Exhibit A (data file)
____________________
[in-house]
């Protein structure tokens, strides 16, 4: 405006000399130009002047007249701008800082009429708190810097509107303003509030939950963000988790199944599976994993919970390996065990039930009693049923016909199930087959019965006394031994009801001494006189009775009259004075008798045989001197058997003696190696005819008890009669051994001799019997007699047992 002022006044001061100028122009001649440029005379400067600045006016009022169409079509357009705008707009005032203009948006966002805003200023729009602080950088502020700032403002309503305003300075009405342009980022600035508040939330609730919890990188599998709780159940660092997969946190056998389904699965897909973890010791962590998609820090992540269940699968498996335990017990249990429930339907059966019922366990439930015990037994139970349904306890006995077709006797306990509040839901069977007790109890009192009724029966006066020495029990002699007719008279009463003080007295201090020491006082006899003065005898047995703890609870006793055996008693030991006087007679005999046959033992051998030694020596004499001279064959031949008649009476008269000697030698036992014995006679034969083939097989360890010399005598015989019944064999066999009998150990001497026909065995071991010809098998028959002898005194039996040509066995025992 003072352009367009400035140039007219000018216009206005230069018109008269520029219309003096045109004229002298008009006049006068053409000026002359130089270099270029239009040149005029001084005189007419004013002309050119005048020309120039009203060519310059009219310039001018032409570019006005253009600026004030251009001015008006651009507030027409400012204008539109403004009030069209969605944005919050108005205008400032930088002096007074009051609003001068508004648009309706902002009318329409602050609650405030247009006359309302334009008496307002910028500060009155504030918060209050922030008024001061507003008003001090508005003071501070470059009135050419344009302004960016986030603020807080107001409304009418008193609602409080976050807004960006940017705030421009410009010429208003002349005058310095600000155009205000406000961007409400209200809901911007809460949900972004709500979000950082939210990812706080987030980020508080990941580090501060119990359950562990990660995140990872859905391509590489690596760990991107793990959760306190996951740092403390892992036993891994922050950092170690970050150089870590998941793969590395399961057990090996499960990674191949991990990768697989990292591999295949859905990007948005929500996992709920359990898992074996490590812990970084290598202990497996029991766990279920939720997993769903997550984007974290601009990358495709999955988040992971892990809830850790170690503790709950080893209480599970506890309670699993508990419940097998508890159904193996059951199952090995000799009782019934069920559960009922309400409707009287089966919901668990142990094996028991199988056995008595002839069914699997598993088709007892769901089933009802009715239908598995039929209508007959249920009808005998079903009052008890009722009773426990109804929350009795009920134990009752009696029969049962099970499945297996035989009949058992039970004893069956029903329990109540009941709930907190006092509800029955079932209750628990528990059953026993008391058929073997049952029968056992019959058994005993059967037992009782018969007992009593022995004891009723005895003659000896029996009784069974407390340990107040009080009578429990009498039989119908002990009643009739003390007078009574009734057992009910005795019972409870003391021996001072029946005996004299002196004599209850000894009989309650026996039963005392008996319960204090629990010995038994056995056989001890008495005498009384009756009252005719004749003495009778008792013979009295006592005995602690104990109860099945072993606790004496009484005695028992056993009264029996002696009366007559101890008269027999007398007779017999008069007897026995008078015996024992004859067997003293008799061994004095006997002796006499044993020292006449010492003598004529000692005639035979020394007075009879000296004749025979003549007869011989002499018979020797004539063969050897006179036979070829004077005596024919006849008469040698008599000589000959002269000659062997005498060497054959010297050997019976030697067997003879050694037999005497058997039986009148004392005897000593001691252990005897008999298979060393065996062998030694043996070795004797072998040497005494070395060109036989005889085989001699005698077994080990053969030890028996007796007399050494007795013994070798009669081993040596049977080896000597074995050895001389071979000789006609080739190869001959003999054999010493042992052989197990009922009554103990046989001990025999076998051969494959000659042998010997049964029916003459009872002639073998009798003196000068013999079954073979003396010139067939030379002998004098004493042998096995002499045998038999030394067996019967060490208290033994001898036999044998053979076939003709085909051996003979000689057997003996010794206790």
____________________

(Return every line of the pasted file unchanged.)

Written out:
[in-house]
């Protein structure tokens, strides 16, 4: 405006000399130009002047007249701008800082009429708190810097509107303003509030939950963000988790199944599976994993919970390996065990039930009693049923016909199930087959019965006394031994009801001494006189009775009259004075008798045989001197058997003696190696005819008890009669051994001799019997007699047992 002022006044001061100028122009001649440029005379400067600045006016009022169409079509357009705008707009005032203009948006966002805003200023729009602080950088502020700032403002309503305003300075009405342009980022600035508040939330609730919890990188599998709780159940660092997969946190056998389904699965897909973890010791962590998609820090992540269940699968498996335990017990249990429930339907059966019922366990439930015990037994139970349904306890006995077709006797306990509040839901069977007790109890009192009724029966006066020495029990002699007719008279009463003080007295201090020491006082006899003065005898047995703890609870006793055996008693030991006087007679005999046959033992051998030694020596004499001279064959031949008649009476008269000697030698036992014995006679034969083939097989360890010399005598015989019944064999066999009998150990001497026909065995071991010809098998028959002898005194039996040509066995025992 003072352009367009400035140039007219000018216009206005230069018109008269520029219309003096045109004229002298008009006049006068053409000026002359130089270099270029239009040149005029001084005189007419004013002309050119005048020309120039009203060519310059009219310039001018032409570019006005253009600026004030251009001015008006651009507030027409400012204008539109403004009030069209969605944005919050108005205008400032930088002096007074009051609003001068508004648009309706902002009318329409602050609650405030247009006359309302334009008496307002910028500060009155504030918060209050922030008024001061507003008003001090508005003071501070470059009135050419344009302004960016986030603020807080107001409304009418008193609602409080976050807004960006940017705030421009410009010429208003002349005058310095600000155009205000406000961007409400209200809901911007809460949900972004709500979000950082939210990812706080987030980020508080990941580090501060119990359950562990990660995140990872859905391509590489690596760990991107793990959760306190996951740092403390892992036993891994922050950092170690970050150089870590998941793969590395399961057990090996499960990674191949991990990768697989990292591999295949859905990007948005929500996992709920359990898992074996490590812990970084290598202990497996029991766990279920939720997993769903997550984007974290601009990358495709999955988040992971892990809830850790170690503790709950080893209480599970506890309670699993508990419940097998508890159904193996059951199952090995000799009782019934069920559960009922309400409707009287089966919901668990142990094996028991199988056995008595002839069914699997598993088709007892769901089933009802009715239908598995039929209508007959249920009808005998079903009052008890009722009773426990109804929350009795009920134990009752009696029969049962099970499945297996035989009949058992039970004893069956029903329990109540009941709930907190006092509800029955079932209750628990528990059953026993008391058929073997049952029968056992019959058994005993059967037992009782018969007992009593022995004891009723005895003659000896029996009784069974407390340990107040009080009578429990009498039989119908002990009643009739003390007078009574009734057992009910005795019972409870003391021996001072029946005996004299002196004599209850000894009989309650026996039963005392008996319960204090629990010995038994056995056989001890008495005498009384009756009252005719004749003495009778008792013979009295006592005995602690104990109860099945072993606790004496009484005695028992056993009264029996002696009366007559101890008269027999007398007779017999008069007897026995008078015996024992004859067997003293008799061994004095006997002796006499044993020292006449010492003598004529000692005639035979020394007075009879000296004749025979003549007869011989002499018979020797004539063969050897006179036979070829004077005596024919006849008469040698008599000589000959002269000659062997005498060497054959010297050997019976030697067997003879050694037999005497058997039986009148004392005897000593001691252990005897008999298979060393065996062998030694043996070795004797072998040497005494070395060109036989005889085989001699005698077994080990053969030890028996007796007399050494007795013994070798009669081993040596049977080896000597074995050895001389071979000789006609080739190869001959003999054999010493042992052989197990009922009554103990046989001990025999076998051969494959000659042998010997049964029916003459009872002639073998009798003196000068013999079954073979003396010139067939030379002998004098004493042998096995002499045998038999030394067996019967060490208290033994001898036999044998053979076939003709085909051996003979000689057997003996010794206790």